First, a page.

Tullai goes out in style 26-0 win over rival Boys' Latin caps 41-year career of St. Paul's coach Football

November 06, 1993|By Bill Free | Bill Free,Staff Writer

The scene became slightly unbelievable at St. Paul's School yesterday during the final minutes of Mitch Tullai's farewell to coaching football after 41 years.

The referee had to stop the game and walk over to the sideline to get all the television crews and photographers off the field as they encircled Tullai to capture the emotions of the man in the final moments of an incredible career.

And when Tullai was congratulated after the game by television sportscaster Jim McKay, the legendary St. Paul's coach seemed to realize that he was truly someone special.

Tullai went out in grand style with a 26-0 victory over Boys' Latin.

Adding to the storybook finish for Tullai was that on the last play of the game, St. Paul's defensive back Richard Reid intercepted a pass and returned it 25 yards deep into Boys' Latin territory.

Reid and all the St. Paul's players seemed bent on giving their beloved coach something to remember in his retirement.

For Tullai's final game, hundreds of people packed into the St. Paul's stadium to be part of a memorable day.

Commemorative T-shirts were sold and commemorative programs for the game were available. Everyone was invited to a reception for Tullai after the game.

Boys' Latin fans showed the ultimate respect for Tullai at halftime when they paraded around the field with a banner honoring the coach of their bitter rival.

Even 7- and 8-year-old boys pressed as close to the St. Paul's bench as possible to get a glimpse of the man they had heard so much about.

"That's Mitch Tullai," said one of the boys in slight awe of the man dressed in a blue sweater, a light-blue shirt and light brown pants.

Through 41 years and a 209-126 record, Tullai, 65, never changed his coaching style.

He exhorted his players, praised them for doing well, expressed disappointment when they made mistakes and celebrated with them aftertouchdowns.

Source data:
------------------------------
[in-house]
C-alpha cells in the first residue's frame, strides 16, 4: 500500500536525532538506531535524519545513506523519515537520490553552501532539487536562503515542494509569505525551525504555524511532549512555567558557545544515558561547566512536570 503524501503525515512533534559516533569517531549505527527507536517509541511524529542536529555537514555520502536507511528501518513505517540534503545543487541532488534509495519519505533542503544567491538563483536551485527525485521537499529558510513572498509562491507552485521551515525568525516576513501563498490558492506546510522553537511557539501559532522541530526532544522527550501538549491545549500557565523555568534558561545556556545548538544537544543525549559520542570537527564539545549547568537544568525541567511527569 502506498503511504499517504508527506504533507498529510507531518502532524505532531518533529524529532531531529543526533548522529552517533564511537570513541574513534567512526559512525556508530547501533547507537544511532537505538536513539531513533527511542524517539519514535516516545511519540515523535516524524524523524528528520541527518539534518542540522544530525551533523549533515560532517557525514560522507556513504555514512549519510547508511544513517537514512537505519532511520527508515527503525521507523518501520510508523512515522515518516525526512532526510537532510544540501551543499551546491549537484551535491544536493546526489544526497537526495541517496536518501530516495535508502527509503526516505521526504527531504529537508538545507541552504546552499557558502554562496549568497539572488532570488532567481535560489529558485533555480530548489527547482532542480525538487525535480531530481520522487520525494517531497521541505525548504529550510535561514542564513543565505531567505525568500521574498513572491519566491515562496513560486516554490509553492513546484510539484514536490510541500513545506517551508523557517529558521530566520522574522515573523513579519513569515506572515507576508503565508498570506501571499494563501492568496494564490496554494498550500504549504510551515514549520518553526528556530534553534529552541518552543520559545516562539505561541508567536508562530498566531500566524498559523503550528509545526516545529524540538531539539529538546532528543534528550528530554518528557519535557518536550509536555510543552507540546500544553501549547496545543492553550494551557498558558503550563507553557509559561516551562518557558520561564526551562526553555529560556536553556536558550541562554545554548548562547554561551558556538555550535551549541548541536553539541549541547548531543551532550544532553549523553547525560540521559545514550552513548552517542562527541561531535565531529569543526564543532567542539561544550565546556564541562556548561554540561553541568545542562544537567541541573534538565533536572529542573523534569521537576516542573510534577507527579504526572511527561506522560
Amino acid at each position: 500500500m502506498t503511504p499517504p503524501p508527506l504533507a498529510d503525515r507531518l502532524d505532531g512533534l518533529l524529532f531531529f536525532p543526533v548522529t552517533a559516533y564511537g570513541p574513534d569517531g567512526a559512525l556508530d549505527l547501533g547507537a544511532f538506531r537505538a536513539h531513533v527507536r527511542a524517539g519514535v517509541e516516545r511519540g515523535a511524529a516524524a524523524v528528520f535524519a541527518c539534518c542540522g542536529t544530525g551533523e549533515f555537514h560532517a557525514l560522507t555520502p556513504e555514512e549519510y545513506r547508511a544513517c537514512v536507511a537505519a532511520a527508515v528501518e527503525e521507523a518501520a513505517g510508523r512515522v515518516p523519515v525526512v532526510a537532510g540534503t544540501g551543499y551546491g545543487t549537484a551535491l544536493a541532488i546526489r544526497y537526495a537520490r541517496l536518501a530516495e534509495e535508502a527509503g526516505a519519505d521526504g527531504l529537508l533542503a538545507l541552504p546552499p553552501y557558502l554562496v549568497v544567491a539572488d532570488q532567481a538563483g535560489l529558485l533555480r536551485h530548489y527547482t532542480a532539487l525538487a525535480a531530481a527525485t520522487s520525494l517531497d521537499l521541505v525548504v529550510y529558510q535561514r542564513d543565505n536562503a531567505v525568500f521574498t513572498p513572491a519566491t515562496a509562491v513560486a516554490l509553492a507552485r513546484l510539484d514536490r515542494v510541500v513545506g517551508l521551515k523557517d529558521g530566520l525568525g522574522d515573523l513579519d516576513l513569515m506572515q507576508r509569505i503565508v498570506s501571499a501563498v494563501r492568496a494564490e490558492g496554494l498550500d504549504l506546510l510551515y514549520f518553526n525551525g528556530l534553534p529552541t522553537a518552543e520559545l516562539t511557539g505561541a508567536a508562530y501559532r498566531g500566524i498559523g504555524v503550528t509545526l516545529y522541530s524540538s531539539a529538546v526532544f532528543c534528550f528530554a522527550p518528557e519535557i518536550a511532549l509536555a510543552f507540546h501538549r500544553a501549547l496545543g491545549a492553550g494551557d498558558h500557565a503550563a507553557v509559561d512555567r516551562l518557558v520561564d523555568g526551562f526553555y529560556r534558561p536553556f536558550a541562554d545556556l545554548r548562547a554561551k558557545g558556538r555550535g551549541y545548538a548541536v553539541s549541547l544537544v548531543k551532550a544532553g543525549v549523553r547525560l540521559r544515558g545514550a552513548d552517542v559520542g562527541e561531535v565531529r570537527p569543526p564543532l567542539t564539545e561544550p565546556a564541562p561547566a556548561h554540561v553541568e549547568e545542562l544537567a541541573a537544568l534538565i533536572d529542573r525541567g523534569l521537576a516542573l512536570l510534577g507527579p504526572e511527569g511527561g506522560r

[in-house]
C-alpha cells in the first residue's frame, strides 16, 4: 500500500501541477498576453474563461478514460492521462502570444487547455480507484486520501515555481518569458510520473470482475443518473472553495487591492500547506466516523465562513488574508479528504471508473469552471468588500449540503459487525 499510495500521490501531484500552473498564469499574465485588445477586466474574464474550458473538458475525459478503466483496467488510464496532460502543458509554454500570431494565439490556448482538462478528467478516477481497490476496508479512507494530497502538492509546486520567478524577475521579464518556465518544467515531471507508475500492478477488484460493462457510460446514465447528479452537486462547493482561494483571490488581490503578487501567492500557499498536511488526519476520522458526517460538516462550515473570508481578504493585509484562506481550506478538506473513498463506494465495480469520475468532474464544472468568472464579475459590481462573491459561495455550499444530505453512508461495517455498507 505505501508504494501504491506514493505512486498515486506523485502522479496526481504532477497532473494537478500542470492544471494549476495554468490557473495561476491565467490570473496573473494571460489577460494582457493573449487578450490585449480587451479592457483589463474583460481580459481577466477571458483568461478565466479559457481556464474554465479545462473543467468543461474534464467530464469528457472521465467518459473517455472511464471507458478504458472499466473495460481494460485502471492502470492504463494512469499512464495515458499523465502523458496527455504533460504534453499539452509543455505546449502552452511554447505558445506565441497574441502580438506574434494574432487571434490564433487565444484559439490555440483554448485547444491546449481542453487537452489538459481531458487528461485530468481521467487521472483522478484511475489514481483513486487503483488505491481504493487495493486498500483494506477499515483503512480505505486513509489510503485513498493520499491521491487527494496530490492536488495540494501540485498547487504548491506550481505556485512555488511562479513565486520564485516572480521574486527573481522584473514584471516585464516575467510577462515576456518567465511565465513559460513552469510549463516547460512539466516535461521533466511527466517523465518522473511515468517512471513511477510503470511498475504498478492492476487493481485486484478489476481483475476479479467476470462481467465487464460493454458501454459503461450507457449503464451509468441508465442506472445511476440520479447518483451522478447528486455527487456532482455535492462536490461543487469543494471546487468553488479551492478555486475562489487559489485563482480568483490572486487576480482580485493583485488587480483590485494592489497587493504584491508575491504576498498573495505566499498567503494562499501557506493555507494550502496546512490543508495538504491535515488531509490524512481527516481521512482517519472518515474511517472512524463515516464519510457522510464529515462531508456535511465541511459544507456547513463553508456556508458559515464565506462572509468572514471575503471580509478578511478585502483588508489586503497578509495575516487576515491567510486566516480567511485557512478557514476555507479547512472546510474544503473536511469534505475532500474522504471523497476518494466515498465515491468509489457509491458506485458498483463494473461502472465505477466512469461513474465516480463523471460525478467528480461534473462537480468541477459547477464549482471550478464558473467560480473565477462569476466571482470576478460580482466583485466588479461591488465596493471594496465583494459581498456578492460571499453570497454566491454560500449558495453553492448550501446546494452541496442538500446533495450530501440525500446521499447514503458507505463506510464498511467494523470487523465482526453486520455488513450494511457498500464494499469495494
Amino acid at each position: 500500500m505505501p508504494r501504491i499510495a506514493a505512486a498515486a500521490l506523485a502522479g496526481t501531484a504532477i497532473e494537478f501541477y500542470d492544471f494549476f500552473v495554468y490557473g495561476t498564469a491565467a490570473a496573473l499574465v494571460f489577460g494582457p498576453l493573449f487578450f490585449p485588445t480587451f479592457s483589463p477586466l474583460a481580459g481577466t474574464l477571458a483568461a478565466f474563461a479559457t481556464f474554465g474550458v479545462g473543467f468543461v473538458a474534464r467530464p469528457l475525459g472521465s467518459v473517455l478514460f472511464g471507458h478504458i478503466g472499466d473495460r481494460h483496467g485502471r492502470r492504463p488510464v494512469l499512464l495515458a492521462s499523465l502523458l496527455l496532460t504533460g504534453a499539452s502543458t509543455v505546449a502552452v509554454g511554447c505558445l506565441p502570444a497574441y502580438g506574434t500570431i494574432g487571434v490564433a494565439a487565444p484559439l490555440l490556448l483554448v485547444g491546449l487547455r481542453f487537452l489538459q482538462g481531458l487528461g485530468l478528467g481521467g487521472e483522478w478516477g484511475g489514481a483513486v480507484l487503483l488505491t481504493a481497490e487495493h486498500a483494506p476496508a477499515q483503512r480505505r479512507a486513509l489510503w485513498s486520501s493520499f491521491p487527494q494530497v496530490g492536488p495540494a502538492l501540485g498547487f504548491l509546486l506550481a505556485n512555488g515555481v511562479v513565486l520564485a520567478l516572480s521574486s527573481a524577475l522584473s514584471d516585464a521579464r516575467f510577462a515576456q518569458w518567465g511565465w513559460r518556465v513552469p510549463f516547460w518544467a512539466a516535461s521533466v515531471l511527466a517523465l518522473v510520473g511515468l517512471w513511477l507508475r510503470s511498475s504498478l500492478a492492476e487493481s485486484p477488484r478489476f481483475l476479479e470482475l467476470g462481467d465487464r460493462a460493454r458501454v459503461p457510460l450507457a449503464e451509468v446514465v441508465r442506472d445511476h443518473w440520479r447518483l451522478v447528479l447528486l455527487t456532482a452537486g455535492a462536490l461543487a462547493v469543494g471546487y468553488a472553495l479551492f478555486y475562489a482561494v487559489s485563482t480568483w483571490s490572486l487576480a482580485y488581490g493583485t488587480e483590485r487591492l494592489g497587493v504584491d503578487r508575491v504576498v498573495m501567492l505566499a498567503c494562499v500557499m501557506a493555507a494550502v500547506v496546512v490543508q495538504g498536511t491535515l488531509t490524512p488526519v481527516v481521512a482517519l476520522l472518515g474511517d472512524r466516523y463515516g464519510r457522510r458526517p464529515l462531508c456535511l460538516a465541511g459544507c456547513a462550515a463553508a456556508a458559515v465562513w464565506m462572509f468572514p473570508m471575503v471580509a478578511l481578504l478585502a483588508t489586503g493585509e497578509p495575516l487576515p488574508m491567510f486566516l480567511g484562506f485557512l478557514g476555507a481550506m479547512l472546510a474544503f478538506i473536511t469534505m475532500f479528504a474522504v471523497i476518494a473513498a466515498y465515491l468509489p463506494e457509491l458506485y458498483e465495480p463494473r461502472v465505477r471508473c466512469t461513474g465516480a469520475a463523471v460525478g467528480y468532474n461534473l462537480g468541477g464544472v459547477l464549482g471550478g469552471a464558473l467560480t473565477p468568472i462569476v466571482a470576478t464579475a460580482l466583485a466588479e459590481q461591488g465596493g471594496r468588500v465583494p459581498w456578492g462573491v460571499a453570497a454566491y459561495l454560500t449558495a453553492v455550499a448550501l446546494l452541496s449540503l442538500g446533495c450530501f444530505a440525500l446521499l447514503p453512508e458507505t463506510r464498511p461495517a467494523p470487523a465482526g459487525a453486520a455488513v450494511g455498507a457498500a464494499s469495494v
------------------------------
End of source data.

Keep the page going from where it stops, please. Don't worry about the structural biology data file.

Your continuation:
As usual, he had time to work the officials a little and squeeze every precious second out of timeouts to give instructions to his players.

When the final whistle sounded, the St. Paul's players hoisted Tullai on their shoulders for a ride and some more celebrating.

The Crusaders (7-2-1, 4-0-1) clinched a tie with Cardinal Gibbons, a 57-0 winner over Spalding yesterday, for the Maryland Scholastic Association B Conference championship with the lopsided victory. It was the fifth straight conference title (outright or co-champs) for St. Paul's.

Then several people gathered around to share some final moments with Tullai on the football field before he left.

"I want to relax and savor this moment for a little," said Tullai, who seemed to be fighting back tears. "I'm almost speechless. Coaching at St. Paul's and having all these tremendous kids is worth more than any amount of money I could ever have. I'll never forget this day."

Neither will St. Paul's fullback Chris Berrier who rushed for 135 yards on 22 carries and scored three touchdowns to lead the rout.

Boys' Latin coach Drew Haugh said of Tullai: "He's a legend. I'm sorry to see him go. He dedicated his life to these kids and made an incredible sacrifice. He went out the same way he coached all these years, with class."

Tullai, who said he might come back some day as an assistant coach, said it was impossible to compare him to any other coach.

"There's only one Joe Paterno, only one Don Shula and only one Mitch Tullai," he said. "People only listen when [Vince] Lombardi speaks. But I'm saying right now that football is all about blocking. We had four blocks on that 71-yard touchdown run by Chris Berrier."

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